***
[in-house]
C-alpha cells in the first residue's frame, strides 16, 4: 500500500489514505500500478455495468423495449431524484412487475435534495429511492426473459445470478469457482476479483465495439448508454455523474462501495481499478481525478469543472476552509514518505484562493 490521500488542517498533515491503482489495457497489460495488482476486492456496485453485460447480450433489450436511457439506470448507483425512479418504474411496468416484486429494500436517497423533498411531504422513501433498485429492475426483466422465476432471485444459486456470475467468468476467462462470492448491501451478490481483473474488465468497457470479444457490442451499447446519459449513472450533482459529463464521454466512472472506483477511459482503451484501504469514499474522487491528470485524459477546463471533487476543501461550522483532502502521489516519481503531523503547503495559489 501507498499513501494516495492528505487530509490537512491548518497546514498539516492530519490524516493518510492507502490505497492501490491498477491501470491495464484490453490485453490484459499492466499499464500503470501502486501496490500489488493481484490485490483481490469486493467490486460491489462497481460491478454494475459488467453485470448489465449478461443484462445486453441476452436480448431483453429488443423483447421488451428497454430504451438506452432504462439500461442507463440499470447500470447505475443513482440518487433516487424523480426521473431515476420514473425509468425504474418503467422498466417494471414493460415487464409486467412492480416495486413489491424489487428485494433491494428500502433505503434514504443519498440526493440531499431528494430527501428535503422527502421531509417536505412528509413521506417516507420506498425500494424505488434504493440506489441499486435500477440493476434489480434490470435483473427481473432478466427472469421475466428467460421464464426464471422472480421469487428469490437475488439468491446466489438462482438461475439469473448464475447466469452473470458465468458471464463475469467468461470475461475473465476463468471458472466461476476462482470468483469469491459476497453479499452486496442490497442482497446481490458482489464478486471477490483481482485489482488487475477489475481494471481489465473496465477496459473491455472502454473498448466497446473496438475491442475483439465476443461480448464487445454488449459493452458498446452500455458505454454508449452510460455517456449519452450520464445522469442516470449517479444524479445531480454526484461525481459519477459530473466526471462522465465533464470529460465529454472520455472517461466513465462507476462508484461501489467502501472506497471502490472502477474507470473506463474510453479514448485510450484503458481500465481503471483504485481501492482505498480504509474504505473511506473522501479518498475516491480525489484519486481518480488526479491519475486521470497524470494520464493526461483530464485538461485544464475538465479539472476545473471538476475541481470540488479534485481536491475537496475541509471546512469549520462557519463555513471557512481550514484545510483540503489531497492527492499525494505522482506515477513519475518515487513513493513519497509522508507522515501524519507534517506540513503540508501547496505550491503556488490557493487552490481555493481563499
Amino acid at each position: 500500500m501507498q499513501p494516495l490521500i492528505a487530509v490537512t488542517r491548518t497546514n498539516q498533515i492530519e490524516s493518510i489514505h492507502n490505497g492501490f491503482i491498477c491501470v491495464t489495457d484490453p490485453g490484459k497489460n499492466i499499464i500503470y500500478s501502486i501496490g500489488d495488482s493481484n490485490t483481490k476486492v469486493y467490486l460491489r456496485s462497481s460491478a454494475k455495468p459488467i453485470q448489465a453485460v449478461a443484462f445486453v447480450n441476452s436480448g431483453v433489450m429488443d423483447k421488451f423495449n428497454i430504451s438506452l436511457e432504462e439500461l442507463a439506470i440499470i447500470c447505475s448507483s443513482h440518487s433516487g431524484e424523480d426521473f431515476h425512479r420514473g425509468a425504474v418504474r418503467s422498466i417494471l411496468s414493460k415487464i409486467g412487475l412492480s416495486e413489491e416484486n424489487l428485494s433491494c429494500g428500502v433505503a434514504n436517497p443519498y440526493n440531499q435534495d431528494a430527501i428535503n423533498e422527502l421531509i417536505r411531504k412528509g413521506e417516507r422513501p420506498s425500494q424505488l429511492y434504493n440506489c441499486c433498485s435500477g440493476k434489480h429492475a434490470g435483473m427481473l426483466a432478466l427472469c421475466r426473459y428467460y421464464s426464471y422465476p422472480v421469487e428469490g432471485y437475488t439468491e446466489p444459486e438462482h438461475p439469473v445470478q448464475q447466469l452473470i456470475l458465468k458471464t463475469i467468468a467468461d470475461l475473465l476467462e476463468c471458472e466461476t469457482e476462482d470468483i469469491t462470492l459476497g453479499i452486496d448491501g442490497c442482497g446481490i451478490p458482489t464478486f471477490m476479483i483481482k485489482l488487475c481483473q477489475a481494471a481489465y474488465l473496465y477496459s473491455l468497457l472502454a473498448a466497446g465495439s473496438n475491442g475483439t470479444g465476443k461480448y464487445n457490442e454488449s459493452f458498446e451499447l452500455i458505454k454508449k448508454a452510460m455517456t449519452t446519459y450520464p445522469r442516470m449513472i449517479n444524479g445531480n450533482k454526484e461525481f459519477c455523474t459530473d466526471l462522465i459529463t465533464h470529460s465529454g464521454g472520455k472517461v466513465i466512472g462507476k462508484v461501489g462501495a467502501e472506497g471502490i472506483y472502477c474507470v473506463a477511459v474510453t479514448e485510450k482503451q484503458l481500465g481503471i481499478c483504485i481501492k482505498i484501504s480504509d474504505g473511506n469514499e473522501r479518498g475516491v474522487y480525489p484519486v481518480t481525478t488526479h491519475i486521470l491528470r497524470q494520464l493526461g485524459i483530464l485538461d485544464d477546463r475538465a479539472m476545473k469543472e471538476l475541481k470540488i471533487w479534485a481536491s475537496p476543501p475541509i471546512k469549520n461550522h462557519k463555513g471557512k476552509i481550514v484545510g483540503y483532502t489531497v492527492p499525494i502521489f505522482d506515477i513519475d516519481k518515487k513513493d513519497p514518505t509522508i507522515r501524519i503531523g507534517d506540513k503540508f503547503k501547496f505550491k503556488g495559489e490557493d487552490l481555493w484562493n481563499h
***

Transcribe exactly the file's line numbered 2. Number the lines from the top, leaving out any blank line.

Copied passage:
C-alpha cells in the first residue's frame, strides 16, 4: 500500500489514505500500478455495468423495449431524484412487475435534495429511492426473459445470478469457482476479483465495439448508454455523474462501495481499478481525478469543472476552509514518505484562493 490521500488542517498533515491503482489495457497489460495488482476486492456496485453485460447480450433489450436511457439506470448507483425512479418504474411496468416484486429494500436517497423533498411531504422513501433498485429492475426483466422465476432471485444459486456470475467468468476467462462470492448491501451478490481483473474488465468497457470479444457490442451499447446519459449513472450533482459529463464521454466512472472506483477511459482503451484501504469514499474522487491528470485524459477546463471533487476543501461550522483532502502521489516519481503531523503547503495559489 501507498499513501494516495492528505487530509490537512491548518497546514498539516492530519490524516493518510492507502490505497492501490491498477491501470491495464484490453490485453490484459499492466499499464500503470501502486501496490500489488493481484490485490483481490469486493467490486460491489462497481460491478454494475459488467453485470448489465449478461443484462445486453441476452436480448431483453429488443423483447421488451428497454430504451438506452432504462439500461442507463440499470447500470447505475443513482440518487433516487424523480426521473431515476420514473425509468425504474418503467422498466417494471414493460415487464409486467412492480416495486413489491424489487428485494433491494428500502433505503434514504443519498440526493440531499431528494430527501428535503422527502421531509417536505412528509413521506417516507420506498425500494424505488434504493440506489441499486435500477440493476434489480434490470435483473427481473432478466427472469421475466428467460421464464426464471422472480421469487428469490437475488439468491446466489438462482438461475439469473448464475447466469452473470458465468458471464463475469467468461470475461475473465476463468471458472466461476476462482470468483469469491459476497453479499452486496442490497442482497446481490458482489464478486471477490483481482485489482488487475477489475481494471481489465473496465477496459473491455472502454473498448466497446473496438475491442475483439465476443461480448464487445454488449459493452458498446452500455458505454454508449452510460455517456449519452450520464445522469442516470449517479444524479445531480454526484461525481459519477459530473466526471462522465465533464470529460465529454472520455472517461466513465462507476462508484461501489467502501472506497471502490472502477474507470473506463474510453479514448485510450484503458481500465481503471483504485481501492482505498480504509474504505473511506473522501479518498475516491480525489484519486481518480488526479491519475486521470497524470494520464493526461483530464485538461485544464475538465479539472476545473471538476475541481470540488479534485481536491475537496475541509471546512469549520462557519463555513471557512481550514484545510483540503489531497492527492499525494505522482506515477513519475518515487513513493513519497509522508507522515501524519507534517506540513503540508501547496505550491503556488490557493487552490481555493481563499